“By making the [Constituent] Assembly and the Shura [Council] immune to dissolution, by knocking down the number of judges from 18 to 11 so as to weed out the slightest hint of opposition, [Morsy] has neutered the very notion of democracy,” the 54-year-old hotelier, who claims no allegiance to anything but the “revolution,” states. When asked about his expectations on the impending court ruling, Abdel Hakim is the first of the day’s interviewees to answer, “Absolutely nothing.”
“They [the SCC] won’t rule in the country’s favor, they’re too scared to stand up to Morsy.” He expresses further lack of faith in SCC chairman Maher al-Beheiry before reminding Egypt Independent that “the [Shura] Council is formed and the Constitution is already passed.”
Throughout the morning, rumors of Morsy’s planned visit to the victims of early Tuesday’s tragic Badrashin train wreck at the Maadi Military Hospital directly adjacent to the courthouse agitated the protestors, with many suggesting they block the road prior to his arrival, and some going as far as to propose an outright attack on the presidential convoy. For the most part, the rumors were dismissed as such.
When the convoy did, in fact, appear, the protestors reacted with rapid escalation, first hurling obscenities at the procession of vehicles, and then holding up their footwear at it. When an 18-wheeler moving alongside the convoy slowed as it passed the protestors in order to block their view of the convoy, the group broke apart: some protestors chased after the speeding convoy, while others gathered around the truck, banging on its sides and laying their bodies down in front of it.
“To the hospital!” several man began to call, and a larger number obeyed, rushing towards the building, and the cordon of state security forces bunching shut after letting the convoy through. There was a spark of a clash as the younger of the protestors threw themselves up against the cordon, quickly put out by older men and commanding police officers. One protestor in a galabeya was seen by this reporter swinging a heavy iron chain and directly threatening state security members, to much admonishment from his peers. Around the truck, the scene ranged from wailing women planting themselves on the asphalt and refusing to leave until “the martyrs’ rights” were secured to teenage boys hoisting themselves on each other’s shoulders and adult men clapping in rhythm, one of whom responded to this reporter’s suggestion to get off the street with a smile and the justification “five more minutes. We’ve earned it.”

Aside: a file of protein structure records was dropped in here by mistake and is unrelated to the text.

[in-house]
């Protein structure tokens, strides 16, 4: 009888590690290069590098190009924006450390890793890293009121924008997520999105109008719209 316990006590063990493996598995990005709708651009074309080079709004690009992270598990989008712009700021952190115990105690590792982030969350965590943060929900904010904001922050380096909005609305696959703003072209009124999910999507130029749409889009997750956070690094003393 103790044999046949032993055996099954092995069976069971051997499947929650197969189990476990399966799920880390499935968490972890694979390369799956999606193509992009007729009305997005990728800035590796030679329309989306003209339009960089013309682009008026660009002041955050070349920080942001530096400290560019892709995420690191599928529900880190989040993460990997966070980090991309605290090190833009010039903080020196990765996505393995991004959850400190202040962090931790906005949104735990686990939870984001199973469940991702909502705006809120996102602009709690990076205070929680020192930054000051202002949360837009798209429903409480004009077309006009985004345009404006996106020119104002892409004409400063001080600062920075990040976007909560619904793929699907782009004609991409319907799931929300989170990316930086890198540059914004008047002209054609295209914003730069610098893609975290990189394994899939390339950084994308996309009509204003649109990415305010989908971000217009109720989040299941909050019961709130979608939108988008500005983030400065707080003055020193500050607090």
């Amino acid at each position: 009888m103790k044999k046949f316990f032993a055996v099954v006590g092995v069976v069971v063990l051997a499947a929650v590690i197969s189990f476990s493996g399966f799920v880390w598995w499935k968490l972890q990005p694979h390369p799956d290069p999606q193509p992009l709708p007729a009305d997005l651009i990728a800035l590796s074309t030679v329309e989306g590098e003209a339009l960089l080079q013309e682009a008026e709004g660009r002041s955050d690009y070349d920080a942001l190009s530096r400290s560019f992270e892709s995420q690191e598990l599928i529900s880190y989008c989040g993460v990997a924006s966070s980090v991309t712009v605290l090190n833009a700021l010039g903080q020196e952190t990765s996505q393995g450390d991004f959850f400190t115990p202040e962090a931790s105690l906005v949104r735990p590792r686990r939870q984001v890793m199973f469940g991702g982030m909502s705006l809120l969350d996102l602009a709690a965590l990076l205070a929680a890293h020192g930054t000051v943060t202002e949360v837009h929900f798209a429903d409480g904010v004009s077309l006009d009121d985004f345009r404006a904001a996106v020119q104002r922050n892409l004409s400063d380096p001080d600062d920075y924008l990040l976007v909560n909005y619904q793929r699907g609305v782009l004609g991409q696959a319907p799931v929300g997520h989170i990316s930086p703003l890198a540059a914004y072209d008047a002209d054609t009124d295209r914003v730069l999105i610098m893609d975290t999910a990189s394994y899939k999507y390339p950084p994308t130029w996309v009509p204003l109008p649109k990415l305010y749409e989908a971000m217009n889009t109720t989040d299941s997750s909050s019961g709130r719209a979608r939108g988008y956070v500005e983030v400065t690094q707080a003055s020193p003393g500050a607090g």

The joviality subsided faster than the anger, and once the most forceful of the protestors had been coaxed back onto the sidewalk, the chanting resumed, albeit with a more audible ferocity.
“This is it, people,” one man was heard shouting. “If we don’t win over them on this 25 [January], we’ve lost everything. The revolutionaries will be deemed traitors and they [the Brotherhood] will come after all of us.”
Offering an even clearer ultimatum, Hamdy Ibrahim Mohamed, a Mahalla resident who says he has been living in Tahrir Square for the past four months, reiterates, “The Brotherhood and the Salafis have both said they will not be participating in the upcoming 25 January protests. This is not for the population’s benefit; it’s so that the Brotherhood can infiltrate crowds and then blame it on a third party.”
“To which I say enough of this third party bullshit,” he continues. “I say that, should a single drop of blood be shed by a single protestor on this 25th, we will find the members of the Muslim Brotherhood. We will drag them from their homes. We will slaughter them, and their children. We know who the real traitors are. We will slit their throats.”
“Egypt,” he says, “is not a lawless country.”
Minutes later, the president leaves the hospital, this time in a helicopter.